If wishes were horses, beggars would fly. Never make the mistake of thinking that it is only a naive, wishful thinking that has led the handlers of President Buhari to such shameless embellishment of our sordid reality. Rather it is a government consciously aware of the limitations posed by the capitalist principles that govern its day to day activities that is creating the false impression of giving its possible best to a bewildered and disappointed electorate.
In reality, it is the economic principle of the present government, well captured under the clichÃ© that “government has no business with business” that has allowed the current chaos of unemployment and poverty to continue in a country that is richly blessed with immense human and material resources. It is often agreed that the country must consciously embark on massive industrialisation and modernisation in order to maximise local economic production and engage our booming population as creators of real economic values. But achieving this is an entirely different question. The present government, as well as previous ones, have only consistently paid lip services to programmes of industrialisation. Instead it has sustained the policy of relying on capitalism, selling critical economic infrastructures to political cronies, such as the ill-fated and failed privatisation of the power sector, and shown in deeds to be rather lackadaisical towards creating industries. It is instructive to note that the largely forgotten Ajaokuta steel mill and the parlous state of our refineries show how the occasional thoughts of Nigeria’s capitalism about industrialisation, for example, does not match up to its acts of conscious omission. The ruling elite and the government confuse industrialisation to issuing license to mostly foreign private firms which is a bankrupt way of pursuing industrialisation. Industrialising the Nigerian economy will require pursuing policies that will harness the potentials of the country and ensure adequate public investment in the major sectors of the economy such that lead to setting up big corporations that efficiently produce faster and in adequate quantity.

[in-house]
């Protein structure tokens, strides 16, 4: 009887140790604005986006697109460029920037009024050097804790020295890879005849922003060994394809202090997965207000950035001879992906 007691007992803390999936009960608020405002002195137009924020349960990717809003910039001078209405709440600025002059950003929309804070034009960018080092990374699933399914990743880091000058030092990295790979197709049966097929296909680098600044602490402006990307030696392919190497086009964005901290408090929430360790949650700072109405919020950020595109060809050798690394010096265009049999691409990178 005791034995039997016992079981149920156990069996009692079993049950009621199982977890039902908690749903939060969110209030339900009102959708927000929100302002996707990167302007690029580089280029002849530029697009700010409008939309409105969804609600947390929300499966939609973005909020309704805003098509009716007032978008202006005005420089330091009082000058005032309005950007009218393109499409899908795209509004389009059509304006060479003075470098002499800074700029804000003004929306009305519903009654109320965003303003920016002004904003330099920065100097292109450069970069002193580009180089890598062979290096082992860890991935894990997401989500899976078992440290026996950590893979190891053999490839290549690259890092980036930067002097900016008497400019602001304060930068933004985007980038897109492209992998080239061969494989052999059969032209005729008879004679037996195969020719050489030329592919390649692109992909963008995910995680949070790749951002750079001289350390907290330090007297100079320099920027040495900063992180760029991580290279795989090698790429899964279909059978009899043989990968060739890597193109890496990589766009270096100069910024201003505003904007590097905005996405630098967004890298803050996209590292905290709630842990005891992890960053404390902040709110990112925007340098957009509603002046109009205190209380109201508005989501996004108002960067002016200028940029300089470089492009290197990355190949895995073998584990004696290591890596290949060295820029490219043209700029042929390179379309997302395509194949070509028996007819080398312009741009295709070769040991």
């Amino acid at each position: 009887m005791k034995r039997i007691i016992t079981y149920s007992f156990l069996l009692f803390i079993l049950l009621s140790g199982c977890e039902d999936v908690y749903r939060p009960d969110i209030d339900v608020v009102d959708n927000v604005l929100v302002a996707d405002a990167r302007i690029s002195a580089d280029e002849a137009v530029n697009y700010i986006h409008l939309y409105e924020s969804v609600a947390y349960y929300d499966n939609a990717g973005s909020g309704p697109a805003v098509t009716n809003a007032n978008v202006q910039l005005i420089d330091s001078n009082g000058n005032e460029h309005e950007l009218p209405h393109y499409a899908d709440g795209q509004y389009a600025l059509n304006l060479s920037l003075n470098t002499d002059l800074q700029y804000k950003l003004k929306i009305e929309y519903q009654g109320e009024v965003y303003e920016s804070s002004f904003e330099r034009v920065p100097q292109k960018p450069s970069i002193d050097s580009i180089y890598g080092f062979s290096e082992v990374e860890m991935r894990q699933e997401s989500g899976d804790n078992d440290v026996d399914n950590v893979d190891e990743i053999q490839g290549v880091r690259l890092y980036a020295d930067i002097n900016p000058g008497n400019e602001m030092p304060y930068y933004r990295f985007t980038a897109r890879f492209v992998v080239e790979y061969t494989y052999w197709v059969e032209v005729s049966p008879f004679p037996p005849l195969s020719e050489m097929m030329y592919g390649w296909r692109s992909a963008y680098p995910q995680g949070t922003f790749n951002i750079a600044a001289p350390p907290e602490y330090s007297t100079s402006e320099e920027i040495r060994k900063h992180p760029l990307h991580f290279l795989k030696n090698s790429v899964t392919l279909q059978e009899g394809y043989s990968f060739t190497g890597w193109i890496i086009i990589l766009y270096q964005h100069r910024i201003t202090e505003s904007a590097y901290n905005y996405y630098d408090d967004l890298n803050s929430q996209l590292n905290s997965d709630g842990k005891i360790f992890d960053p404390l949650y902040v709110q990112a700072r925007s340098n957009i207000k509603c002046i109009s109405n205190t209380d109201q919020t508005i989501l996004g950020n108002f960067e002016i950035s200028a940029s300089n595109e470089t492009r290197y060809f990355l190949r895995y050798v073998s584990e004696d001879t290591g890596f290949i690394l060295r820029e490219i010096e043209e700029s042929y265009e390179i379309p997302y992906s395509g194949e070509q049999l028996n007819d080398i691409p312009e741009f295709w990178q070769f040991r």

The case of the textile industry, which during its heydays was the second largest employer of labour in the country, illustrates better how the capitalist system and principles could wreak havoc on industries in a neo-colonial economy. Today, the nation’s textile industry is a shadow of its old self, gradually folding up with an evaporating workforce.
Walter Rodney had argued in “How Europe Underdeveloped Africa” that considering the lateness of Africa to the uneven market of global capitalism, it would be difficult or almost impossible for indigenous African bourgeoisie to compete with manufacturing interests of advanced capitalist societies of Europe and America.. Rodney was right and still correct today that it is only a policy of intensive concentration of state’s resources towards shifting African societies from supplier of raw material to an industrialised society capable of processing its raw materials that could hasten the development of Africa to such degree of development obtainable in Europe and America. But this is not possible in a world economy dominated by imperialism, as the main capitalist powers’ control of the market generally does not allow the development of new rivals unless, like in Malaysia and South Korea, the imperialists had strategic reasons to let these countries develop. This is an illustration of how a capitalist economy operates essentially on the principle of securing first and foremost profits for the few, privileged elites called the ruling class. In Nigeria, the ruling class accumulates enough wealth from the sales of crude oil, with more than enough pecks from unlawful access to public funds through the fraudulent contract-system and outright conversion of national asset for private ownership; and therefore does not see it as profitable to develop the wider economy